The Floral Emblem of Queensland – Cooktown Orchid
If you should happen to be on a road trip in Queensland and perchance, travelling along the Bruce Highway, your interaction with the world is maintained via the Trivia Quiz placed at various intervals, on the roadside. The bitumen road is known for its tedium of straight and dangerous stretches. While travellers are en route from Brisbane, motoring along the 1,679 km to Cairns, Fatigue Zone Trivia questions on Bruce Highway help keep drivers alert.
The solution to each question is revealed 5 km further along the highway.
When Queensland was preparing for its centenary in 1959, a poll was held by The Courier-Mail to select a state floral emblem. Among the important criteria for selection were that the species should be a native plant of Queensland and relatively easy to grow. A number of possibilities were chosen for the poll and the purple Cooktown Orchid was a clear winner. It was proclaimed the floral emblem of Queensland on 19 November 1959.
The name of the plant refers to the northern Queensland town named by Captain James Cook. Cooktown is at the mouth of the Endeavour River on Cape York Peninsular named also by Captain Cook when he beached his ship, The Endeavour there for repairs in 1770.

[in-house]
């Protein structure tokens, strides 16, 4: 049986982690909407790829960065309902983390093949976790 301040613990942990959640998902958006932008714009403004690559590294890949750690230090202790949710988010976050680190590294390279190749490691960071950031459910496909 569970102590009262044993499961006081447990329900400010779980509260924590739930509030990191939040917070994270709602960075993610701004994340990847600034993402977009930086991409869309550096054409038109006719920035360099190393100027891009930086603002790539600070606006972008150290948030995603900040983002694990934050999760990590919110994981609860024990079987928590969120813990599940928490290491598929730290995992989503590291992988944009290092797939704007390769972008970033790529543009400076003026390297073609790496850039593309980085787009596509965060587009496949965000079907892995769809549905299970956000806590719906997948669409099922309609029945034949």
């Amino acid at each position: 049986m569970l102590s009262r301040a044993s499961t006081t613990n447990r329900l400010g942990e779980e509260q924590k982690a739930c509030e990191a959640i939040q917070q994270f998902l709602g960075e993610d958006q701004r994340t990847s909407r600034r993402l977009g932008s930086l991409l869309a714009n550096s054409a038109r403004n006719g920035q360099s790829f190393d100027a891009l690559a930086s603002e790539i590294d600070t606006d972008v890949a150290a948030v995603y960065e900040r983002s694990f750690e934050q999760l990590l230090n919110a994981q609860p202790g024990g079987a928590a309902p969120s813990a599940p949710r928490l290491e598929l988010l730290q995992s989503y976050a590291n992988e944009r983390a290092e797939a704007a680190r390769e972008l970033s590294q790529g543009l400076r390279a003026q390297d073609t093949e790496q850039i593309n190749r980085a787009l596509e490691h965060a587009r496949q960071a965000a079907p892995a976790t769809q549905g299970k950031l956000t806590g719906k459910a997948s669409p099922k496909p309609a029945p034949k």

The taxonomy of this plant seems to have had a bit of a confusing history. Currently, the Cooktown Orchid is known botanically as Dendrobium bigibbum var. phalaenopsis. Dendrobium comes from the Greek dendron, tree and bios, life while bigibbum describes the plant as an epiphytic orchid and it grows on the trunks and branches of trees obtaining food and moisture from the air. Consequently, the humid tropics are the natural habitat for orchids in general. The specific name phalaenopsis comes from the Greek phalaina, moth. It is thought, the flower of the Cooktown orchid resembles a moth.
Although found in the northern Queensland tropical districts that experience very high summer rainfall, the Cooktown orchid is not a rainforest species. It grows in exposed situations usually attached to tree trunks. As with a number of Australia’s native species it is now rare in the wild due to habitat loss and collection. Cooktown falls within the orchid’s natural growing range. It can be grown outdoors as far south as Brisbane, but in Melbourne it will only thrive in warm, well-lit rooms or greenhouses.
Cooktown is located about 2,000 kilometres north of Brisbane depending upon which way the crow flies and 3,026 km north of Melbourne depending upon which way another one of those jolly crows fly! Not exactly the quick trip home should the State borders close for travellers during these Covid days.
Image: Dendrobium bigibbum by Ian Valentine